The Second Delhi Dialogue was held in the India International Centre (IIC) on 12th June 2018. The second Delhi Dialogue carries forward the discussion that the First Delhi Dialogue (15th May 2018, Action Aid India Office) initiated.
The second Delhi Dialogue carries forward the discussion that the First Delhi Dialogue (15th May 2018, Action Aid India Office) initiated. There were 42 participants from 17 organizations in the second dialogue. The purpose of initiating these series of dialogues has been to bring together organizations working on urban issues such as informal workers’ rights, public transport, public services, women’s safety, urban commons, housing and others, especially in Delhi’s context. With the impending formulation of the next Delhi Master Plan in about 3 years, the Dialogue intends to identify and amplify issues of those marginalized communities whose voices are most often not heard through a collective platform.
The Dialogue began with revisiting the main points of discussion of the first dialogue and subsequent suggestions. This was followed by a presentation from Aravind Unni and Shalini Sinha from IGSSS and
WEIGO; that focused on the key issues and recommendations that emerged from a meeting on Master Plan for Delhi co-organised by them in April 2018. The presentation discussed the importance of engaging with and influencing Master Plans, as they often act as the focal point of city planning, especially in resettlement and in-situ redevelopment. Moreover, in case of legal challenges to actions by municipal authorities, the courts usually refer to the Master plans. Some of the key suggestions emerging from WEIGO-IGSSS (April 2018) meeting included:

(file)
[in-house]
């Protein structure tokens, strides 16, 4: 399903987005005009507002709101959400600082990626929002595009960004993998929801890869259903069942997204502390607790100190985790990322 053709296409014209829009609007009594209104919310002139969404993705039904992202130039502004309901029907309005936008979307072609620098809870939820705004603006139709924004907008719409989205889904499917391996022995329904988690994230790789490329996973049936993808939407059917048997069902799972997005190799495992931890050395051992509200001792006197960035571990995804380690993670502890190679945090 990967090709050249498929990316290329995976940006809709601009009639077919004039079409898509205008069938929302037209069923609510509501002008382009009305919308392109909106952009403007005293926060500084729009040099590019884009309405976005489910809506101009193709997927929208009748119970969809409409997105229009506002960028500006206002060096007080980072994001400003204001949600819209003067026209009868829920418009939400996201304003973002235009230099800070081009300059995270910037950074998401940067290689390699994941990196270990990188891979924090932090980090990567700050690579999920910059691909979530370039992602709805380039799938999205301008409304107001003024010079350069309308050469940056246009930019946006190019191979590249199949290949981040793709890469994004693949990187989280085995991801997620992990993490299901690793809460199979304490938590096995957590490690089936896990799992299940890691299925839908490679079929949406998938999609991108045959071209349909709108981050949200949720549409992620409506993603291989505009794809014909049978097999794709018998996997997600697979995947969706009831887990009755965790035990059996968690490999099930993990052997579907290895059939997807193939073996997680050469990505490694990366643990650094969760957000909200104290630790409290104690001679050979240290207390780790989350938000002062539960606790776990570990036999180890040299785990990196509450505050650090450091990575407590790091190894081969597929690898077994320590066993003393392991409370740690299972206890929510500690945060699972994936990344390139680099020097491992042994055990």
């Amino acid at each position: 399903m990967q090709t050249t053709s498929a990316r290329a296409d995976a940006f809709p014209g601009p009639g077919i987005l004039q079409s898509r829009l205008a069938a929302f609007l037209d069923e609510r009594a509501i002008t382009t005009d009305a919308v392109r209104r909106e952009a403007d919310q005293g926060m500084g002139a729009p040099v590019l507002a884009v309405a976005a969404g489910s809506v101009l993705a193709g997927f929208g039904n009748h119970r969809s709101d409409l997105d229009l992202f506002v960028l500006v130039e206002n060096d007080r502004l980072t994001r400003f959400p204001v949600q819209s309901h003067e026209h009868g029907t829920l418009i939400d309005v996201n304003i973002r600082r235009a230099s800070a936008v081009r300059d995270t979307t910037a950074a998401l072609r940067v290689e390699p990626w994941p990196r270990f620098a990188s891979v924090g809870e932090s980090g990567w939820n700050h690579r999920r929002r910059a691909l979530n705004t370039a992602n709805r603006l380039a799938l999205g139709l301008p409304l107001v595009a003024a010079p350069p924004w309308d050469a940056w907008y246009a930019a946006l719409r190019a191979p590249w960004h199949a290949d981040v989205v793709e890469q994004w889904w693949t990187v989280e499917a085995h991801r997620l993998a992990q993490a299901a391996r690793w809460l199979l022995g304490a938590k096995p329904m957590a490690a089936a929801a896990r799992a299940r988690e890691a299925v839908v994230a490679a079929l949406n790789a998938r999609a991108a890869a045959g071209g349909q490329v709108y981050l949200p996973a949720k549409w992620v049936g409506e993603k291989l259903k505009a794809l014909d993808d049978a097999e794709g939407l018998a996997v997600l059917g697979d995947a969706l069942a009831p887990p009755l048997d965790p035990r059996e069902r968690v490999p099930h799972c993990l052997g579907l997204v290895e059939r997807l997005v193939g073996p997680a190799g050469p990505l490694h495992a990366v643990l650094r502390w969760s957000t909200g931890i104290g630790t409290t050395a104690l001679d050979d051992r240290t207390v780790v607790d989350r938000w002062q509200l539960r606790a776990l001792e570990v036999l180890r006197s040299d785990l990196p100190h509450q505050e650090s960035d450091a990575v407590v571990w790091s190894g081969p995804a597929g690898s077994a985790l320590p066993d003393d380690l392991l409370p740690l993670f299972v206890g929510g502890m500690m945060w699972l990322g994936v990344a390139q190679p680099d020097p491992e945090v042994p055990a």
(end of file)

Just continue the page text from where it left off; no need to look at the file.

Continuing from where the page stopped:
1. More Engagement: All stakeholders who could be potentially affected due to redevelopment projects must be brought together. There must be micro-level interventions and coordination amongst groups so that more knowledge can be diffused and people who could be affected can be made aware of the situation.
2. Manifesto and Database: All the collaborating organizations must come together to come up with a common vision and mission and underlying principles that could be presented through a manifesto. Also, there is a need to create an alternate database that could be used to counter and supplement official data while reviewing the previous master plans.
3. Livelihoods are an integral part of the urban poor and could be the vantage point from which interventions are undertaken.
The next segment was a presentation by Dunu Roy, Hazards Centre depicting the differences between the previous master plans and the present conditions, which would have implications for the Delhi Master plan to be introduced in 2021. The presentation highlighted how previous official estimates used by the DDA for city planning have had discrepancies with current official figures, for example, the previous estimation of the rate of growth of population was inaccurate and has undervalued the current growth of population. Hence, the planning does not lead to desired results.
In order to ensure more participatory planning, NGOs and community groups should undertake field studies which assess the current status and the needs of the future. These groups must also consider the kind of data that is required to support their interventions and suggestions, as well as the indicators to measure progress.
Groups should also expand the ground for intervention-based workshops since vulnerable communities have been pushed to outskirts of the cities because of consecutive redevelopment projects.
There is also a need to engage with the politics of city planning while devising strategies. For instance, formulation of the Master plan by DDA is often initiated close to the deadlines and is completed late. Master plans are usually accompanied by large (mega) events which allow for evictions and resettlements based on those plans. So, the process cannot be engaged in isolation from socio-economic realities and political compulsions.